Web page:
Mathematical Modeling of Torque for Screw Insertion Process
Sponsor: BOSE Corporation
Advisor: Suzanne L. Weekes
Students: Angela A. Leo, Sanjayan Manivannan, John R. Potter
A self-tapping screw is a high-strength one-piece fastener that is driven into preformed holes. We analyze and improve a mathematical model of the self-tapping screw insertion process so that it can be used in manufacturing processes at the BOSE Corporation. We build a Graphical User Interface in MATHLAB which allows users to enter fundamental data and produces the corresponding torque curve. The accuracy and robustness of the model is tested by comparing predictions to empirical data collected at BOSE.
Expert System Design for Long-Term Care Underwriting
Sponsor: John Hancock
Advisor: Jon P. Abraham
Students: Elizabeth A. Arsenault, Nicholas E. Rackliff
The project presents a mathematical model created to determine a risk score for applicants for Long-Term Care insurance. We developed software to assist in the implementation and testing of the model. We analyze the suitability of our model, including the sensitivity of scores to the model's parameters. We formulate methods which could help train the model, including numerical regression to solve for model parameters and pair-wise comparisons between applicants to verify consistency of parameters and risk factors.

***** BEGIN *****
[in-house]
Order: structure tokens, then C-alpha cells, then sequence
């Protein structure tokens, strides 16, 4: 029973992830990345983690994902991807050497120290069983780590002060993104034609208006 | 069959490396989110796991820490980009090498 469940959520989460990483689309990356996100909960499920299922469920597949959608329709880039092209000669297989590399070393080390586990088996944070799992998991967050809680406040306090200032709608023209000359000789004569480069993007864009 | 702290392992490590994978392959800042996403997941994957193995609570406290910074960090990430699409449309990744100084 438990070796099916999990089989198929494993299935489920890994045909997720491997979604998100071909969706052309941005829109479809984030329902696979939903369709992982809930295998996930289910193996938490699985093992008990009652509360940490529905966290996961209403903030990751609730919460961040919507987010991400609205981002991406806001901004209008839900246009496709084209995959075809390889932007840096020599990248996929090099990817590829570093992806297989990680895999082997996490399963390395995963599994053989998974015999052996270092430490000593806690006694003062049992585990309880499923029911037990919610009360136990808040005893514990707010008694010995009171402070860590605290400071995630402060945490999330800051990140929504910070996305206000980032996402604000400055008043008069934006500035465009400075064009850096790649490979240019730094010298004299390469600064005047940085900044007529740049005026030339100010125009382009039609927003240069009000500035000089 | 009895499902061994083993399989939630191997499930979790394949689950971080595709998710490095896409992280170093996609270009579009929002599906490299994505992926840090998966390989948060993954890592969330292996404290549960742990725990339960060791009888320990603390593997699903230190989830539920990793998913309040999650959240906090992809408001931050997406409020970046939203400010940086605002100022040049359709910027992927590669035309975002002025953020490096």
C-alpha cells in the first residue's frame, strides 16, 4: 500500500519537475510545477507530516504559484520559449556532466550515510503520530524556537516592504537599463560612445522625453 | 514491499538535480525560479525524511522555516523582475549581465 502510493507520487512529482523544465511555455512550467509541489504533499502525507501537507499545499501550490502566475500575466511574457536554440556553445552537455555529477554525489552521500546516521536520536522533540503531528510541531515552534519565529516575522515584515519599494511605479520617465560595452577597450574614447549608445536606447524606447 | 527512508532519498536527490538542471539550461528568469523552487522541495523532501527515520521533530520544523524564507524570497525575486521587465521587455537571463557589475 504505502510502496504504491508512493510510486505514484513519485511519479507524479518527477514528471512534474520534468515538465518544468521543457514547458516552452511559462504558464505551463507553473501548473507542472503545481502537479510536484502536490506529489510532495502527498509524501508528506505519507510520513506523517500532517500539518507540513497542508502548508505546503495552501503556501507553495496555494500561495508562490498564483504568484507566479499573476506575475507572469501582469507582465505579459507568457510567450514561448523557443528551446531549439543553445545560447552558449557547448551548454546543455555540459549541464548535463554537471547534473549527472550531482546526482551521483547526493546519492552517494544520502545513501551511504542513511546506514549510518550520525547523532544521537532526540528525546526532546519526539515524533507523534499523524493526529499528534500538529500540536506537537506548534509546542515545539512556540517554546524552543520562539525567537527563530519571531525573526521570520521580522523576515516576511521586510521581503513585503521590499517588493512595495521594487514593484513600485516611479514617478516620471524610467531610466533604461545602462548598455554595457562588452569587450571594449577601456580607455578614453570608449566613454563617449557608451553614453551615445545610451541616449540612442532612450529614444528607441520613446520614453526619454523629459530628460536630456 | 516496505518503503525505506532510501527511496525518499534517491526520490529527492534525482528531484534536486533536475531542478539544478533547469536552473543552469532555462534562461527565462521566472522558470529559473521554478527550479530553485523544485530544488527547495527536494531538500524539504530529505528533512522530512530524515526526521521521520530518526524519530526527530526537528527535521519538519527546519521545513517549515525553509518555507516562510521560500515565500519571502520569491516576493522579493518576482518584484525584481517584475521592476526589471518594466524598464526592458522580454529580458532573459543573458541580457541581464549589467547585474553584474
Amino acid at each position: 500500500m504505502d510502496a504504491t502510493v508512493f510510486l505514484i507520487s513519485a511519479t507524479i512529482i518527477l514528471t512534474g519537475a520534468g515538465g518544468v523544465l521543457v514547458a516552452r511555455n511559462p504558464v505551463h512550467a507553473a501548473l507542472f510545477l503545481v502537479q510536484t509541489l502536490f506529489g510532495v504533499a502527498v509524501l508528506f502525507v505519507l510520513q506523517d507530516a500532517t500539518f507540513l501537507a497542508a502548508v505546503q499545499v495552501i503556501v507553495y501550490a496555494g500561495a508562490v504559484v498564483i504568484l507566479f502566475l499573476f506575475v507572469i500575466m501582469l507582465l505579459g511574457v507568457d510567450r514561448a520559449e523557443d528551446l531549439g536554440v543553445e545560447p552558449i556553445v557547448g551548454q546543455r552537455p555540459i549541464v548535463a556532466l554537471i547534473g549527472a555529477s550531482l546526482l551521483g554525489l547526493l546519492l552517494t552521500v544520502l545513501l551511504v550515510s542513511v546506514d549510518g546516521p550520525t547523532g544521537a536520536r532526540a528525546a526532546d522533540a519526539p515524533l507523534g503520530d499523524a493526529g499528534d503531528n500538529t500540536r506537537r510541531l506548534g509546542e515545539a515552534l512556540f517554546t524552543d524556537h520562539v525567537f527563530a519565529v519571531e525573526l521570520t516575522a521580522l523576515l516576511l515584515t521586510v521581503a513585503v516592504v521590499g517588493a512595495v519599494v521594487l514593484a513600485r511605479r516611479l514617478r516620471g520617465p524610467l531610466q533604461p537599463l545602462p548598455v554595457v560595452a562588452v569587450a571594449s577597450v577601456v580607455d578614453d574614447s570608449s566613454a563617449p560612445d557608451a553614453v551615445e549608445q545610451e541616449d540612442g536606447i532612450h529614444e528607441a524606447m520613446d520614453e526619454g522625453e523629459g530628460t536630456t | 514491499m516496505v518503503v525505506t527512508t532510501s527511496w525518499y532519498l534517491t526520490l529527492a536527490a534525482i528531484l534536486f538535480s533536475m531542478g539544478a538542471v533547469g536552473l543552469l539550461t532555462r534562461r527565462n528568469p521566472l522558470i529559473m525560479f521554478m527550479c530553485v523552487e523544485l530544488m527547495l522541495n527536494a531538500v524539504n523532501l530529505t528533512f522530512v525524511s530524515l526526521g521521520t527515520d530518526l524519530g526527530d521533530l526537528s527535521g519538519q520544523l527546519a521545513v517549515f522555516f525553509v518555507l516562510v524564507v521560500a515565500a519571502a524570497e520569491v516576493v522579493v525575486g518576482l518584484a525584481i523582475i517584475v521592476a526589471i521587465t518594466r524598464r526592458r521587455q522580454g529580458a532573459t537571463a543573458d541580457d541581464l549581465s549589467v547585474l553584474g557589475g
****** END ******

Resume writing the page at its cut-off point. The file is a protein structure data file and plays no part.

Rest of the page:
Lehman Brothers: Risk Reporting and Technology
Sponsor: Lehman Brothers
Advisors: Arthur Gerstenfeld, Michael J. Ciaraldi, Jon P. Abraham
Students: William Braden Hays, Amy Louise Jackson, Jason T. Tondreau, Igor Ushakov
The main goal of this project was to improve risk reporting and technology at Lehman Brothers for both country and credit risk. The project was divided into two separate parts that were completed in parallel. One part was completed in New York which focused on the improvement of the country risk reporting process. The other was executed in London to consolidate foreign-exchange spot credit limits.
Robustifying Logistic Regression: An Application to Obesity
Sponsor: National Center for Health Statistics/CDC
Advisor: Balgobin Nandram
Student: William Marjerison
We predict finite population mean BMI nationally for children and adolescents using NHANES III survey data. There are many nonrespondents and no distributional assumption is made on BMI. As link functions for response indicators, we compare the logistic distribution assumption is made on BMI. As link functions for response indicators, we compare the logistic distribution and student's mixtures. Nonrespondents are assigned cells based on propensity scores to impute BMI, and uncertainty about this process is included. Predictive inference is done using least-squares, and we compare results with a recent method.Maintained by email@example.com
Last modified: Jun 20, 2010, 09:03 EDT